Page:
No matter how much attention she draws as the auto industry’s first female chief executive, Mary Barra is determined to keep the focus on cars and trucks at General Motors Co (GM).
In her first extended public comments since taking over the top job at GM on Jan. 15, Barra on Thursday vowed to accelerate its comeback from bankruptcy with improved products, better brands and consistently profitable operations around the world.
It is a tall order for a company that has only recently stabilized since its government bailout five years ago — but Barra is already putting her stamp on the nation’s largest auto company.
In a two-day meeting this week with GM executives from around the world, Barra crystallized the mission ahead of them.
“I told the team that there is no destination here, that this is a continuous improvement journey,” she said in an interview. “Don’t confuse progress with winning.”
A trained engineer and former plant manager, Barra, who speaks in measured tones, brings a shop-floor attitude to the executive suite of a company that has historically drawn its leaders from the world of finance.
And while she gracefully handled the crush of camera crews capturing her every move at the recent Detroit auto show, Barra has gone to great lengths to keep the focus on GM’s competitive position rather than on her newfound celebrity.
“Even when you’re leading in a segment, that’s only for the moment,” she said. “It’s a very competitive business and others are looking to surpass you, so you have to continually keep raising the bar for yourself.”
The auto world has watched intently as GM — known for so long as the most staid and conservative of the US carmakers — has basked in the aura of Barra’s ascension. However, the sudden focus on Barra has raised questions about whether a tried-and-true GM employee of 33 years can drive the firm to new heights.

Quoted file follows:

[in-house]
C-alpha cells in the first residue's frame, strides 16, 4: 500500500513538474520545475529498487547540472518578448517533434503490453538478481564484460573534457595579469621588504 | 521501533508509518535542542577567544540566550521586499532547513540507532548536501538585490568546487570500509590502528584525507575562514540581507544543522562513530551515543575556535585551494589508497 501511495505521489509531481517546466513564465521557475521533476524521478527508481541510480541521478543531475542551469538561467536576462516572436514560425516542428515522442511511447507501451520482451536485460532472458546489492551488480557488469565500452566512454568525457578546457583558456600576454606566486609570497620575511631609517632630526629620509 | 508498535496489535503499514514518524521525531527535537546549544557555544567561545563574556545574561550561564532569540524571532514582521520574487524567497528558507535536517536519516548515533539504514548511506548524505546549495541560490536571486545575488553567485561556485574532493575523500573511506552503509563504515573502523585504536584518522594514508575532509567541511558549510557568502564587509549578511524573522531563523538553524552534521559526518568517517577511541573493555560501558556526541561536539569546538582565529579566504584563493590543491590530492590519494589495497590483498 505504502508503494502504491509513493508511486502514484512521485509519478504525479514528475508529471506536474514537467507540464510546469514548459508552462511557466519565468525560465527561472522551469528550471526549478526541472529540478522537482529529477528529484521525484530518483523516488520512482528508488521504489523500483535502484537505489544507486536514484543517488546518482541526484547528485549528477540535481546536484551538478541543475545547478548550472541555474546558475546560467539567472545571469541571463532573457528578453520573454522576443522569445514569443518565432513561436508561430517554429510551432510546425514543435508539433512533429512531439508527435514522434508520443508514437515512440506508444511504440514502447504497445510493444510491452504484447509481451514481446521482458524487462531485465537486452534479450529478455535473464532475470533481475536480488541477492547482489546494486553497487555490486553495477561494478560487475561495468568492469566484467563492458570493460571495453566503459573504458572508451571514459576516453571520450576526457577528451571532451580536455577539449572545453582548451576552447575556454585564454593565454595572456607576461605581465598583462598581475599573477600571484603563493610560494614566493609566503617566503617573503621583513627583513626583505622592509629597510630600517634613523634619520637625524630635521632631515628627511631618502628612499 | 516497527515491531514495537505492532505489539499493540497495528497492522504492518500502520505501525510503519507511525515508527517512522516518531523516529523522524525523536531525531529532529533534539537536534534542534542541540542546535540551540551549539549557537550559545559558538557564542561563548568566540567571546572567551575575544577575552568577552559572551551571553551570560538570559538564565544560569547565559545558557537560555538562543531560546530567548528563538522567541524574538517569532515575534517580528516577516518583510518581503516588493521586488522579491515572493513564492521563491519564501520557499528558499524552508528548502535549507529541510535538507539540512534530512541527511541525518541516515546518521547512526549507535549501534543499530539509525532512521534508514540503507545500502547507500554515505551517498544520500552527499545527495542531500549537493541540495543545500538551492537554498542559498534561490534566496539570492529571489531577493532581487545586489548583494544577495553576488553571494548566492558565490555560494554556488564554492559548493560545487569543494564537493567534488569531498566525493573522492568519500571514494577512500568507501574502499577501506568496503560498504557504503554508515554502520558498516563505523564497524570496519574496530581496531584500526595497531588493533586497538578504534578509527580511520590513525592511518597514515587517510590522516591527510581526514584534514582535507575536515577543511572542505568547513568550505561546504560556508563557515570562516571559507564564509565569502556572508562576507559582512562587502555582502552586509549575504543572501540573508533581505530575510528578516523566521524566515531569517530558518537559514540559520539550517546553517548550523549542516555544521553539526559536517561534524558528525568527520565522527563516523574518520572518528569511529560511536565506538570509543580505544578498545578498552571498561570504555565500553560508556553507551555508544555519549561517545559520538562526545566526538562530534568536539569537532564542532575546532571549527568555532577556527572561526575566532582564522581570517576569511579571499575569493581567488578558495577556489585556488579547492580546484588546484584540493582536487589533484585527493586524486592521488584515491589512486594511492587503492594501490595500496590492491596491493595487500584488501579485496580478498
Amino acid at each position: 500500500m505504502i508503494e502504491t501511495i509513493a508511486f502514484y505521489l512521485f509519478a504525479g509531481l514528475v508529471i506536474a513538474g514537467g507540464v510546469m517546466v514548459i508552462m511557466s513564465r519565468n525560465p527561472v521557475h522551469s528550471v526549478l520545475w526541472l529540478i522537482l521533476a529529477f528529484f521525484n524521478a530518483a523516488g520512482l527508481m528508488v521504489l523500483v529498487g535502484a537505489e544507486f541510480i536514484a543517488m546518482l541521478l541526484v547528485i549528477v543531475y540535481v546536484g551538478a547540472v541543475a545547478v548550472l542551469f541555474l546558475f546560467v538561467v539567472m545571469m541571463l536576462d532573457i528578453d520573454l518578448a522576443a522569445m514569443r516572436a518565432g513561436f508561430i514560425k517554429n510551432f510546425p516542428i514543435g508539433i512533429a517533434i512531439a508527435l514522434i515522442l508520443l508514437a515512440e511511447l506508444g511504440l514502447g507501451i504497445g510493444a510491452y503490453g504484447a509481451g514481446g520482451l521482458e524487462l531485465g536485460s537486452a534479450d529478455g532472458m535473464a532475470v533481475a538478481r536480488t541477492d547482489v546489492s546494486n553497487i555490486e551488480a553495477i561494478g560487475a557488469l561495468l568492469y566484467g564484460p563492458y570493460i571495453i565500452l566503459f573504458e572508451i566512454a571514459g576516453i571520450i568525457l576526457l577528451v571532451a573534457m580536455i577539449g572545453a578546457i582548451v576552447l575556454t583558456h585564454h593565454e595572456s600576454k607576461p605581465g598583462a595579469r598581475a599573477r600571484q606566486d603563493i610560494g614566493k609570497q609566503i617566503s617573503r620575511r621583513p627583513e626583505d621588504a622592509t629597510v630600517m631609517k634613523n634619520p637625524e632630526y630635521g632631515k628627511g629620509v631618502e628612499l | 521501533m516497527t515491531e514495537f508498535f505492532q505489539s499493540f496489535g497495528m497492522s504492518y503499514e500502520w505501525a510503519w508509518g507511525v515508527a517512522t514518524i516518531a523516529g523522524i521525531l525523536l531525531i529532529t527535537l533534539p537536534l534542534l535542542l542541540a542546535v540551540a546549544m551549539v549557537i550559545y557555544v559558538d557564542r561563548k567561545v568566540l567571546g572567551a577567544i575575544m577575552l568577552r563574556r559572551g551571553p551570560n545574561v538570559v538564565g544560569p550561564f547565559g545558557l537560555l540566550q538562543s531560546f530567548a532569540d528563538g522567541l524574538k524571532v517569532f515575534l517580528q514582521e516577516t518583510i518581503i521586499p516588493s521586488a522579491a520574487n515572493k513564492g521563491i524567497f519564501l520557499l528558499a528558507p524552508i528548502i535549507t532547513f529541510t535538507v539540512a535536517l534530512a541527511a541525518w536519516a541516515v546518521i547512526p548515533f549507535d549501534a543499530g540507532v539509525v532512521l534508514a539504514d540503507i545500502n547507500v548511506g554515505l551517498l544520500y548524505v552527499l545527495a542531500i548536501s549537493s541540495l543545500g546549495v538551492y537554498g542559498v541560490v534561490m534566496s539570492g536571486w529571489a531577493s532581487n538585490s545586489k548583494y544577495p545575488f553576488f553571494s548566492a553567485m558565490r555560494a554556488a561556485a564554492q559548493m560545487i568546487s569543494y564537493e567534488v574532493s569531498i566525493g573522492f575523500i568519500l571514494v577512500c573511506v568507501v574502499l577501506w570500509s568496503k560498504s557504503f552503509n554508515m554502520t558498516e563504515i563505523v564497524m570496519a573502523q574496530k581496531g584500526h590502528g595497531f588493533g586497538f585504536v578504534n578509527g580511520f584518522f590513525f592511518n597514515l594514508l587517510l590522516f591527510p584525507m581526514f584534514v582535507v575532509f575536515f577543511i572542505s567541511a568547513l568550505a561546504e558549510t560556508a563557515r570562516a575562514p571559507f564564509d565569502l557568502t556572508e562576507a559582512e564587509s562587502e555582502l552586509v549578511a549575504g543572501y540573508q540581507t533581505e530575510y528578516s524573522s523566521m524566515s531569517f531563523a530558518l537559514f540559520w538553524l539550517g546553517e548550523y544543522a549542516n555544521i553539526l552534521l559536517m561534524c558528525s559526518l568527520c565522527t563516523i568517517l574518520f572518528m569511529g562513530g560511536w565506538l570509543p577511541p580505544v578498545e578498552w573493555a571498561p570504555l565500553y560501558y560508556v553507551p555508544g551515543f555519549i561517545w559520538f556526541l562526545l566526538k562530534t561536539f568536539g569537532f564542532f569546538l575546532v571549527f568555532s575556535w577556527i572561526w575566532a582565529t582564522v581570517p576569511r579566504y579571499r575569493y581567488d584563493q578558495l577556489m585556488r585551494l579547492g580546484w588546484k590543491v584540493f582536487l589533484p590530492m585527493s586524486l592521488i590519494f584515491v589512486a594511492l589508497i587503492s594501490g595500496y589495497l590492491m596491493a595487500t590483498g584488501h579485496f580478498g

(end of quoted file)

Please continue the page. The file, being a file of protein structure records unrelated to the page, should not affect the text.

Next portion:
“I think people are generally in a state of uncertainty,” said David Cole, former chairman of the Center for Automotive Research. “Mary knows the company and has a lot of history with the people, but she is facing enormous expectations.”
Her low-key, inclusive style is a far cry from the personality of her predecessor, Daniel Akerson, who was appointed to the GM board by the government and spent much of his four years as chief executive cajoling the company to shed its hidebound culture.
Barra is hardly shifting the strategy advocated by Akerson, which included a greater emphasis on building the Cadillac luxury brand and leveraging GM’s global scale to produce products that can be sold successfully in every region of the world.
“There is no right turn or left turn we’re going to be making,” she said at a round-table meeting with reporters on Thursday. “We want to accelerate.”
During the round table, Barra never wavered as she gently deflected repeated questions about the significance of her role as the first woman to run a car company.
She listened intently each time the topic was brought up, but calmly and firmly cast aside any suggestion that her appointment was historic for the male-dominated industry.
“There has been a lot of coverage,” she said. “But my gender doesn’t really factor into my thinking as I come into a room.”
She did pledge to be a visible, approachable presence throughout the company — again a contrast to the imperial leaders GM has had in the past — holding regular town-hall meetings, smaller get-acquainted sessions and Web chats with employees. This weekend, Barra was to travel to Europe for the first of several planned visits to GM’s regional operations.
Cole, whose father was president of GM in the 1960s, said employees at the company seemed keenly optimistic to have someone at the helm whom many of them have known personally for years.
“It’s going to be an altogether different situation than with Akerson, who was more of a brusque, top-down kind of manager,” he said. “Mary just has a far deeper understanding of the company and its strengths and weaknesses.”